Mother of Dragons

The project I was hoping to have done a month ago is finished! Daenerys’ Qartheen dress is officially ready for the runway.

Last week, I described the process of making the belt and shoulder pieces out of brass sheets. You can read all about that here.

This is the original dress from the show.

This dress is an interesting one to recreate. The shape is very simple, but the simplicity is a bit deceptive. This is not so much about dressmaking as about pure fabric manipulation. There is no structure to the dress, it all falls straight down from the shoulders and is gathered in by the belt. People recreating the costume get a special treat with this one because there is a shot of the dress before Dany gets into it, and you can see the structure (or lack thereof) of it off of a body. The trick is getting enough volume of fabric, and then controlling in a way that doesn’t turn it into a giant messy poof.

Before I get to that though: the fabric. The dress is sheer, but it is actually quite stiff, which is really apparent when Dany is walking. The dress doesn’t flow around her, it swings and is stiff enough that it appears almost heavy despite how transparent it is. In order to get both the crispness and the sheer, I got 12 yards of undyed silk organza from Dharma Trading Co. My boss, Heather, ended up dying it for me, since she has more experience dying, and it’s a tricky color and fiber. The color is especially hard, since it looks quite different in different lightings on the show. So is the color we ended up with; sometimes I look at the finished color and think it’s too aqua, and then I see it in a different light and think it’s perfect. You can see the variation in all the photos later in the blog. It’s very strange.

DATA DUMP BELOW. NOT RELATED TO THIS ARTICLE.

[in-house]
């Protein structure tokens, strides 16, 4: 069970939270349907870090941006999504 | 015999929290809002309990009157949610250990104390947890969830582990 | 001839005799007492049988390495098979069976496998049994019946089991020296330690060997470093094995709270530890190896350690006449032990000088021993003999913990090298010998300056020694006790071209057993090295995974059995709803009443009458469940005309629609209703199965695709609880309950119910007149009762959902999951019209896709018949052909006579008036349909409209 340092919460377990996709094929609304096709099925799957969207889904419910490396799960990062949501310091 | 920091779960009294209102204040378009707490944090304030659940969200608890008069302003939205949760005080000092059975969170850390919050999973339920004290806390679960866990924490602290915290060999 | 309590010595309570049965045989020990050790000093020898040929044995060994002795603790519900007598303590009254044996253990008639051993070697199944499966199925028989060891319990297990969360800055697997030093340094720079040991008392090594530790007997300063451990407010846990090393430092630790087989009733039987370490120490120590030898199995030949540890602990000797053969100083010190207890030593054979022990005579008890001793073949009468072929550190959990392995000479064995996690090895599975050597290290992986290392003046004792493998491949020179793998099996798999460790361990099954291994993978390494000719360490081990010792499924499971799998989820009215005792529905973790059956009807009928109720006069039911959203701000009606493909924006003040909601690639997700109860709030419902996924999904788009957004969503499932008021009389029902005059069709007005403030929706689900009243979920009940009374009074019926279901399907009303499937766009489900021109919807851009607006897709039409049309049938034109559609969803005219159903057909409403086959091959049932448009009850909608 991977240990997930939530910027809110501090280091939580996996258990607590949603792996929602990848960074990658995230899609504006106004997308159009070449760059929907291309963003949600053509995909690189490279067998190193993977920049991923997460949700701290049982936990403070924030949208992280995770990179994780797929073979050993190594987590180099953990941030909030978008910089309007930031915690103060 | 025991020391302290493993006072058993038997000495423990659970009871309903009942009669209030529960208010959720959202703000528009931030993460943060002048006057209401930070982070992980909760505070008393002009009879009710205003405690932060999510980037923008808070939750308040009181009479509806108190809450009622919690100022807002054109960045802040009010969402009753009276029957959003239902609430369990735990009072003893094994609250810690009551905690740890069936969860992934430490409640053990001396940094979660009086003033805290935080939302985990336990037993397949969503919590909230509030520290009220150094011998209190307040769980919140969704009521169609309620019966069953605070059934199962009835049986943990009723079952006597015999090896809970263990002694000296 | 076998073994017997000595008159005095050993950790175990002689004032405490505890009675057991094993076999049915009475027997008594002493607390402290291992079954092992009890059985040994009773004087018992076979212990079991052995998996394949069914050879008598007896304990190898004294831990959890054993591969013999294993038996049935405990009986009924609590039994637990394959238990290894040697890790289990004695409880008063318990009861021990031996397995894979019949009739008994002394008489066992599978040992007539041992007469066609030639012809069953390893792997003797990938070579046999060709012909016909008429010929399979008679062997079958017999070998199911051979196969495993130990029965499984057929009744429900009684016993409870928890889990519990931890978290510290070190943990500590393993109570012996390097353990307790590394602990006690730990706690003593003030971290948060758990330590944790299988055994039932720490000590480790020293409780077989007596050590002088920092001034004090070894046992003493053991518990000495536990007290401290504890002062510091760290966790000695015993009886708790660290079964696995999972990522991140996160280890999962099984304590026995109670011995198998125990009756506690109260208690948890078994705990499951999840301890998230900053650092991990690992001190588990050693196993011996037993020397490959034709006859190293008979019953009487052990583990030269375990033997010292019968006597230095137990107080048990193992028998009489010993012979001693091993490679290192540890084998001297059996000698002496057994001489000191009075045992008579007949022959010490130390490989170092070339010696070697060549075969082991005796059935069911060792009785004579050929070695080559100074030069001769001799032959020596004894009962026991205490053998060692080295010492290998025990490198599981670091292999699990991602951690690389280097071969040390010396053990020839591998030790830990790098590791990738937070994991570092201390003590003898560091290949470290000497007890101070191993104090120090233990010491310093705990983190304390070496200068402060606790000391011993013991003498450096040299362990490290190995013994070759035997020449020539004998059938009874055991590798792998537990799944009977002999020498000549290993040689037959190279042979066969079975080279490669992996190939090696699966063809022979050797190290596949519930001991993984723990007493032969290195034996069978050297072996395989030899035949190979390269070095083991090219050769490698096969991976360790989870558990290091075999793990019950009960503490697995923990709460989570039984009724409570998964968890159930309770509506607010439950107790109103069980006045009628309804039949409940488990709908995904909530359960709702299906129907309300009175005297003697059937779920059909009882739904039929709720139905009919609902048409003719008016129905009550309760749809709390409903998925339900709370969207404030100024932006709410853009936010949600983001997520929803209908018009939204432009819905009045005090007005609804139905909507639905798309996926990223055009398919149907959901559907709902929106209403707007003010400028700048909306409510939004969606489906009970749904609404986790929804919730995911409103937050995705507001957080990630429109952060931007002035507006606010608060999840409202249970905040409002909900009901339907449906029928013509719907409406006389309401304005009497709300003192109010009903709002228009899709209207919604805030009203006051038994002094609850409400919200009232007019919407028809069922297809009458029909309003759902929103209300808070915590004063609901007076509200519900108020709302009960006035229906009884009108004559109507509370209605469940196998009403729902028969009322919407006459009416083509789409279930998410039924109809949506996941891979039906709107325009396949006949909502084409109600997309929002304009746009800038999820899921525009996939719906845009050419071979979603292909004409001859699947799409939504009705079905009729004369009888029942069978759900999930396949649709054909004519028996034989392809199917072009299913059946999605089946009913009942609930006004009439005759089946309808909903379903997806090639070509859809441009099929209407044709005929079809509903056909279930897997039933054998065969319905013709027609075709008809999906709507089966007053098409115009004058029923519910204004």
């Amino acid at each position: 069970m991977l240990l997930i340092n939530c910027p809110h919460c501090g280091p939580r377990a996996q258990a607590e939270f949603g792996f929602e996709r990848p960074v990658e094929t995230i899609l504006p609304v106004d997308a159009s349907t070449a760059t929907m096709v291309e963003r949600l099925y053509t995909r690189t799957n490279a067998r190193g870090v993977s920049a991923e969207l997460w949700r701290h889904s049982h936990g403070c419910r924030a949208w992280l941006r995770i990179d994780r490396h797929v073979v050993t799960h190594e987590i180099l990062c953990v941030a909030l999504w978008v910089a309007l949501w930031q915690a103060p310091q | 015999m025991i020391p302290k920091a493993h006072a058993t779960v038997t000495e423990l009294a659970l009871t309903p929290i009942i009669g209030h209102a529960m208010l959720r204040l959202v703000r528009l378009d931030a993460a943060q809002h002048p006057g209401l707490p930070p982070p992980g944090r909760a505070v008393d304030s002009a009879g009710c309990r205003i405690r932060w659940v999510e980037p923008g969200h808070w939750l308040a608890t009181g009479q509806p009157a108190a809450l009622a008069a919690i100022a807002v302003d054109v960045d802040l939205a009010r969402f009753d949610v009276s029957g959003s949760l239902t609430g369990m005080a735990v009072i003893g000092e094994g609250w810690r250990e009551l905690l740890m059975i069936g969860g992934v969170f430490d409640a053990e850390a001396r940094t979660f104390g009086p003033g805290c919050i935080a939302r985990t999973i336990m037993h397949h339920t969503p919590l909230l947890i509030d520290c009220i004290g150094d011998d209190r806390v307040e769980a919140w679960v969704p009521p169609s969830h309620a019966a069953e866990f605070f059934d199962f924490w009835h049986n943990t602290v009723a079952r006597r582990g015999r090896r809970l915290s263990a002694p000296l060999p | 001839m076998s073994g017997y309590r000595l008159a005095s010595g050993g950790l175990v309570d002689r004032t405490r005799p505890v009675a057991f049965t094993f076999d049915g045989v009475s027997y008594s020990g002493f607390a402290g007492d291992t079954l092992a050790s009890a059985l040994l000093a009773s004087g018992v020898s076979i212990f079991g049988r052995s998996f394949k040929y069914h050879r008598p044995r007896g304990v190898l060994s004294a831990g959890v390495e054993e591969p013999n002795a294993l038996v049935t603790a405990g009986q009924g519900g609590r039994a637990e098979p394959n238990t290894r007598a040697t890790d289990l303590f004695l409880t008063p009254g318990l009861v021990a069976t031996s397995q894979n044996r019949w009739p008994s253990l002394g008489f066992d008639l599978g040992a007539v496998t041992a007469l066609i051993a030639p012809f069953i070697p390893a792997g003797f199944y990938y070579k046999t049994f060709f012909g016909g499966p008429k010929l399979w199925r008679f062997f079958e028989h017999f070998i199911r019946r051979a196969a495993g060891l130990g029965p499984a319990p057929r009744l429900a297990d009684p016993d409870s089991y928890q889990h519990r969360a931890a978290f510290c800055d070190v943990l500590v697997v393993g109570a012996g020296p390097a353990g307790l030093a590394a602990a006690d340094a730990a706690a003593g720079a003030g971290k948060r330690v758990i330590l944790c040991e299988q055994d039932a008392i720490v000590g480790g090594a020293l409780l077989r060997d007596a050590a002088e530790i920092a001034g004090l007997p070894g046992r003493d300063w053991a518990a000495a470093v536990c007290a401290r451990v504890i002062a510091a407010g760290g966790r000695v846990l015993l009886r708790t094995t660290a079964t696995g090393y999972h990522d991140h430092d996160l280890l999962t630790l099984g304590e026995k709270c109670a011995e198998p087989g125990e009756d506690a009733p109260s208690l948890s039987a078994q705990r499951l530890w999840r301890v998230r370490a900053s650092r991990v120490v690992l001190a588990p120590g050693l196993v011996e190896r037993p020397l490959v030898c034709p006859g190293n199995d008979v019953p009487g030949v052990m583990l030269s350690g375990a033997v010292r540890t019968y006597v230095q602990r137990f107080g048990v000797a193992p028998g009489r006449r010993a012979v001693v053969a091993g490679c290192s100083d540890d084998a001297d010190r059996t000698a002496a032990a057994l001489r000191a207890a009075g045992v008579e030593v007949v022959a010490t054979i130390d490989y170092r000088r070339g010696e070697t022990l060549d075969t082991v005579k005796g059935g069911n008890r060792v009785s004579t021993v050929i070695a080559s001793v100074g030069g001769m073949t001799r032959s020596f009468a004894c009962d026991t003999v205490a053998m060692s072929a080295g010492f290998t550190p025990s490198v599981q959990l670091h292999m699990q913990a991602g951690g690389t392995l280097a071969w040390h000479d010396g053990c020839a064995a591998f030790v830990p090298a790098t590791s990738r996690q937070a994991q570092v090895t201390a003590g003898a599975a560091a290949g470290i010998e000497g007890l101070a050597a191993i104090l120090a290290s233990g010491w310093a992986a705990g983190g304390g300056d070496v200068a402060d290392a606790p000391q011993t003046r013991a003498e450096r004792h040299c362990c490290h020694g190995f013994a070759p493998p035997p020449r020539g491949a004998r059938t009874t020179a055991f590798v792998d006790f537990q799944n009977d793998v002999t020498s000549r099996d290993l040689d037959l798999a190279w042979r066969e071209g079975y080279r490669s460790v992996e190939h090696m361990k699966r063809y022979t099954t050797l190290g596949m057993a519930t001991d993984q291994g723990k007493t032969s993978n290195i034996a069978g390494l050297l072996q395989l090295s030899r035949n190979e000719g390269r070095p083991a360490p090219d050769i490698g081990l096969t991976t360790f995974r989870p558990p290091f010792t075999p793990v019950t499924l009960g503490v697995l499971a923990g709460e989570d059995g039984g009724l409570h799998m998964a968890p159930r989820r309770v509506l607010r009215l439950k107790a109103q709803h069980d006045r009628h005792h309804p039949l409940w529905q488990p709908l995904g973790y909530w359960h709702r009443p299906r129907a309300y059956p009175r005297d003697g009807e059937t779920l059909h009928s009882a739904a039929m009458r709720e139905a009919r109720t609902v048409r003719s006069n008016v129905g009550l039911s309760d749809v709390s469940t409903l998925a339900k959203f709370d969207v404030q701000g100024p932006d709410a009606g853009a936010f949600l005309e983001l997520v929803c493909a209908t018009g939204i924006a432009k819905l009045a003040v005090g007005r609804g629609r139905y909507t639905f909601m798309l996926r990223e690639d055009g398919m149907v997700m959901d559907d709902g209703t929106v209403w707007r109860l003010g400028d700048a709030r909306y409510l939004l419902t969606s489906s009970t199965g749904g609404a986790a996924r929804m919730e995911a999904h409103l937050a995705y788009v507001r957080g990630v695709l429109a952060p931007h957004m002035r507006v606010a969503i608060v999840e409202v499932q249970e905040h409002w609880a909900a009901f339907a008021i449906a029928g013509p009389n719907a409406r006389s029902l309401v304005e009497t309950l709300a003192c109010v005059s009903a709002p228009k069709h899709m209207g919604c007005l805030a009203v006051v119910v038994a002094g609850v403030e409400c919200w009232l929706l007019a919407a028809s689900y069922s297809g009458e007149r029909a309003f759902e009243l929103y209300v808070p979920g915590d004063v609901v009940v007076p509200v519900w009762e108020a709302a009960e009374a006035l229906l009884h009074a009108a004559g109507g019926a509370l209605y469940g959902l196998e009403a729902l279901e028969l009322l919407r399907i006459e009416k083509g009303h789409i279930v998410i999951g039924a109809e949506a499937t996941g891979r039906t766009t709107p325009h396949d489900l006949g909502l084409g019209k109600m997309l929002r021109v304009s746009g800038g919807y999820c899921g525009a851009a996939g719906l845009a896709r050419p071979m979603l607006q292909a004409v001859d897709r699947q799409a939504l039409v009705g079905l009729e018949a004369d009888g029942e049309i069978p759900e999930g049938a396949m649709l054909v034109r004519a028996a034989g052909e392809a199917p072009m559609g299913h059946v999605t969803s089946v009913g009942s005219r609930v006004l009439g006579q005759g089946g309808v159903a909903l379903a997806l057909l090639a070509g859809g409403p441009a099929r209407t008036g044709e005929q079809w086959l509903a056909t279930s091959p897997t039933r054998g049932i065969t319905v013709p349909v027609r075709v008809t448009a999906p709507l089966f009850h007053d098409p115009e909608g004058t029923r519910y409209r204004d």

The color isn’t all. Once it was dyed, I stamped the gold pattern into it using the base of my palm and a little wire spiral I made. The pattern is pretty loose: there are some sort of wavy stripes in places, and in other places the gold is all over. To try to replicate how the pattern falls on the dress, painted the fabric with stripes down the center and with more abstract gold at the edges. As I went, I stamped a few spirals here and there. I already had an idea of how the dress was going to go together, and I thought that would give me the best pattern placement.

Since I was stamping it all as one piece, I needed somewhere for all that fabric to go as it dried, my solution was a laundry drying rack on top of my table:


Now comes the volume, and how to control it. Every piece of the dress started out as rectangle the width of the fabric, there were no shaped pieces at all. Each piece was doubled up so that there were two layers of fabric. The front is made of two of these pieces, one hanging from each shoulder, so I started by pinning the shoulder pieces to my dress form and arranging the fabric in pleats so that it was the same length as the bar at the bottom of the shoulder.

I pleated this very carefully instead of gathering it because the original dress has a very clear permanent pleat in the fabric all the way down: this is what controls the large volume of fabric without making it look like a tutu. The pleats at the shoulder had to be stacked on top of one another in order to fit all that volume into about four inches. After that, it was just a matter of following the pleats down, pinning as I went, and arranging them over the shape of the dressform. It wasn’t particularly difficult, but it was time-consuming. The result, however, was worth it. You can really see in the process photos the difference between pleating the fabric and leaving it loose.

The front panels each make up about a third of the dress, so they extend a bit past where a side seam would normally fall.